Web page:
- The multirepo will be reduced to a more localized and decentralized implementation of pipelines of builds and releases by projects
The same logic applies to other branching and resting models.
What you need to remember on this topic:
- Your branching strategy is not your repo model
- The implementation of your branching strategy has different implications depending on your repo model
Your Repo is not your dependencies management
“Dependencies”, the software nightmare, we would love to be able to get rid of them.
Some examples of dependencies:
- The version of Java used by the projects
- Your standard internal logging library
- A “core” project for shared business object model
The reality is that this complexity exists and will have a tendency towards entropy, hence the need to contain it.
The management of the necessary dependencies can be approached, as for repos, with two approaches:
- Centralized: the famous common libraries and functions
- Decentralized: the famous sin of the code duplication
Each can be implemented regardless of your repository model.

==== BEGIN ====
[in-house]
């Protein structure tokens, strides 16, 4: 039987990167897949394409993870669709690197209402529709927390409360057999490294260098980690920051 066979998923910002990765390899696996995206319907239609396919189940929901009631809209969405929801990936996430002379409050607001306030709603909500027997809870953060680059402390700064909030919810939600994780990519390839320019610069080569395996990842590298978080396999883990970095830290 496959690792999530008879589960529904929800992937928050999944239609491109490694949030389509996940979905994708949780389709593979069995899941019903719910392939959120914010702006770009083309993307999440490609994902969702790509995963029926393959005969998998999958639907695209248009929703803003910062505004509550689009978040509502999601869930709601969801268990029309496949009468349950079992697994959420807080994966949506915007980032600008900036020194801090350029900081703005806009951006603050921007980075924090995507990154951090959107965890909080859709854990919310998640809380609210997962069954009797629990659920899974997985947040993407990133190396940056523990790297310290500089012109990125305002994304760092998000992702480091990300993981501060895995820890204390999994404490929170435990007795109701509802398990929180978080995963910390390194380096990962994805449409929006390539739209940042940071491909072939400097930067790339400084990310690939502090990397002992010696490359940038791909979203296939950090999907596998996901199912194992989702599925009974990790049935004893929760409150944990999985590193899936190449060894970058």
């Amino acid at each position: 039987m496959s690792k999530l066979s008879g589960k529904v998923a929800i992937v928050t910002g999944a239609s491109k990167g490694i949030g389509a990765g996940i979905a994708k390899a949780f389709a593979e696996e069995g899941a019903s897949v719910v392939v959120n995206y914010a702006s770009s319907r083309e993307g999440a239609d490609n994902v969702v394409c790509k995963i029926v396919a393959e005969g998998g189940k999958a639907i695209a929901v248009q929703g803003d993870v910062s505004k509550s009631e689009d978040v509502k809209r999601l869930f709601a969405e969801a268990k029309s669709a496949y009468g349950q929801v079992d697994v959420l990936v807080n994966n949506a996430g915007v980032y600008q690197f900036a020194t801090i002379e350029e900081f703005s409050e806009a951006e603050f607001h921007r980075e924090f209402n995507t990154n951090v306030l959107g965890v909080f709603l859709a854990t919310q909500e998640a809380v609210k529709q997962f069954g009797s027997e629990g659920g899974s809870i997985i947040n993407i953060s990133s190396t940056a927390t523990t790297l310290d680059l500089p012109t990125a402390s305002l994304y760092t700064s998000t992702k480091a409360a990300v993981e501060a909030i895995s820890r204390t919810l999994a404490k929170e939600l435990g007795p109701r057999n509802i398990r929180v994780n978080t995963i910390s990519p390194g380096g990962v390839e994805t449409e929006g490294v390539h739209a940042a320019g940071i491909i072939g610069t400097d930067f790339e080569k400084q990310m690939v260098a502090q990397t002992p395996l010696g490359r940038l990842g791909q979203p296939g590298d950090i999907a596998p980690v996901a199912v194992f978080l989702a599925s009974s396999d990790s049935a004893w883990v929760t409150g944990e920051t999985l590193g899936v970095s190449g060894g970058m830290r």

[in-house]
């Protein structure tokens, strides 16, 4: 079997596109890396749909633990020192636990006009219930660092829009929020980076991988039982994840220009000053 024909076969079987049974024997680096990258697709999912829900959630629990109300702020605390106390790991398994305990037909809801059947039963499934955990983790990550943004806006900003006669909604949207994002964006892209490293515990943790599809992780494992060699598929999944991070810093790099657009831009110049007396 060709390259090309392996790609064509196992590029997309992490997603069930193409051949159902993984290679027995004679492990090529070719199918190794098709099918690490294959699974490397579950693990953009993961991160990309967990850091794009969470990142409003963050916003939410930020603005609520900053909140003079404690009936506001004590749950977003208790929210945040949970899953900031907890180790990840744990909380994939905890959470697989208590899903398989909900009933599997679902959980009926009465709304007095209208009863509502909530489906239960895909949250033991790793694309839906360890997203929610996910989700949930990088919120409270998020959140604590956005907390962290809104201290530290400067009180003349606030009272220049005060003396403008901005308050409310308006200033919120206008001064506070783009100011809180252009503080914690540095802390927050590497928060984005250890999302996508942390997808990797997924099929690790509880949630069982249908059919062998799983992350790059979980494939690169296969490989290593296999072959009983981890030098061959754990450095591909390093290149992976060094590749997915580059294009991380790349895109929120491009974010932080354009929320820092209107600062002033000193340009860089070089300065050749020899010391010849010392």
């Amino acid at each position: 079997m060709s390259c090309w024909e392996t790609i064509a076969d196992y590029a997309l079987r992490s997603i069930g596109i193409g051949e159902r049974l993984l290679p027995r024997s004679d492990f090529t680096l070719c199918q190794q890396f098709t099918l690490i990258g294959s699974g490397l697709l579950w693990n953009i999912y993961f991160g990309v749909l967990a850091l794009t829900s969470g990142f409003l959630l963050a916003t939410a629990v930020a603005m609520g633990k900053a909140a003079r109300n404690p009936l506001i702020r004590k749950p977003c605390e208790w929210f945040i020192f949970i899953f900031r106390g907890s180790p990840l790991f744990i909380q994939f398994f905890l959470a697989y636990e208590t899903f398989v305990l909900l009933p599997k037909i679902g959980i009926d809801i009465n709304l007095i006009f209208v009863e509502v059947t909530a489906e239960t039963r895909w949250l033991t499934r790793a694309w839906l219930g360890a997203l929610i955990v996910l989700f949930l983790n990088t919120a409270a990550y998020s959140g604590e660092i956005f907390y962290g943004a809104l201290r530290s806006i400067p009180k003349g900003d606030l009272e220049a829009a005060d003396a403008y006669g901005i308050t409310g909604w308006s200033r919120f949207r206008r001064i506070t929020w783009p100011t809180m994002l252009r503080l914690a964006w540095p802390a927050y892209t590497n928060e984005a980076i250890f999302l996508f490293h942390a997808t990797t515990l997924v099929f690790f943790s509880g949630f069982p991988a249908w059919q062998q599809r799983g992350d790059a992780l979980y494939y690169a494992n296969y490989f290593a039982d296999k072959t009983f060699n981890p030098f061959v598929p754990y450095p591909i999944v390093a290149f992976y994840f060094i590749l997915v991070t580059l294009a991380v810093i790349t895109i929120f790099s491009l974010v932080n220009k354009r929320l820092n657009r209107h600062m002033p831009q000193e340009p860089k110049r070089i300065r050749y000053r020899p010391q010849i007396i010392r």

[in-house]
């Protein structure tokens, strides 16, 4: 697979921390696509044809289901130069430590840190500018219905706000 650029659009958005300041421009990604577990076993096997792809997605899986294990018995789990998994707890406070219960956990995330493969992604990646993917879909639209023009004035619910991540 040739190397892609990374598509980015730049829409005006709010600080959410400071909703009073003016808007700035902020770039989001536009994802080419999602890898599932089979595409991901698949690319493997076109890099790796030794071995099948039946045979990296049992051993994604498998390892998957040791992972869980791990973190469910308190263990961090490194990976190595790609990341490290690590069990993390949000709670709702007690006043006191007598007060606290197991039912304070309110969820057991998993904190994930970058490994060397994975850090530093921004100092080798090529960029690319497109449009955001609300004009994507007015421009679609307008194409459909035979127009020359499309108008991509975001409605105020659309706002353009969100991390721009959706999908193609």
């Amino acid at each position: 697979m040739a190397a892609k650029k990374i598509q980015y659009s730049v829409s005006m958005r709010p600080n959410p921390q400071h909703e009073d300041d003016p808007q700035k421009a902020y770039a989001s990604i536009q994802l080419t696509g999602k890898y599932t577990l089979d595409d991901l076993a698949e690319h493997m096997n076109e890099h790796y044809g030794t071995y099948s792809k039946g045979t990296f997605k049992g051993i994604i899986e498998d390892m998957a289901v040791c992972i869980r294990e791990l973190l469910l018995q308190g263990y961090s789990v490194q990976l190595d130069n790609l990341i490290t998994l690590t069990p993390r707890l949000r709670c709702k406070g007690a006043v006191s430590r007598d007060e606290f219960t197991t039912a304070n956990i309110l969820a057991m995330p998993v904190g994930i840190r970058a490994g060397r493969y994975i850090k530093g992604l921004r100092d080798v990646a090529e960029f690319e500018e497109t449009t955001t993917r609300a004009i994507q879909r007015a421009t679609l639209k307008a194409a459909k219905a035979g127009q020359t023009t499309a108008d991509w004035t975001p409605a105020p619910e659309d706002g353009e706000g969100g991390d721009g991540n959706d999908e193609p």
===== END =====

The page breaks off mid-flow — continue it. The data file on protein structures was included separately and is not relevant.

You can duplicate code, being functional or technical, in different directories of your monorepo or multirepos.
You can also choose to use libraries referenced between projects on the two models.
Each of the models has different implications in your repository.
A monorepo will make it easier to have a global view, for example on duplication, or to update dependencies more directly.
Conversely, visualizing duplicate code between various repositories will be more difficult to visualize.
What to remember:
- The repository model is not your dependency management
- You can combine various dependency management modes
- Your dependency management mechanisms must be adapted according to your repo model
Your Repo is not your versioning management
The logical continuation of dependencies leads us to versioning management.
We will skip the subject of the choice of Git, SVN or other version control systems (VCS), which has tended to standardize for Git (hopefully understood and used wisely).
Let us focus here on the strategy and practices of versioning:
- What naming rules for our artifacts? (eg major.minor.fix)
- What policy for updating internal libraries?
- What are the practices for updating public APIs?
So many questions that you must answer and set up regardless of your choice of repository.
As for the other subjects, their implementation, visibility and maintenance will be different depending on the repo model.
I will pass you the two points of conclusions which are beginning to repeat themselves.
Your Repo is not your release pipeline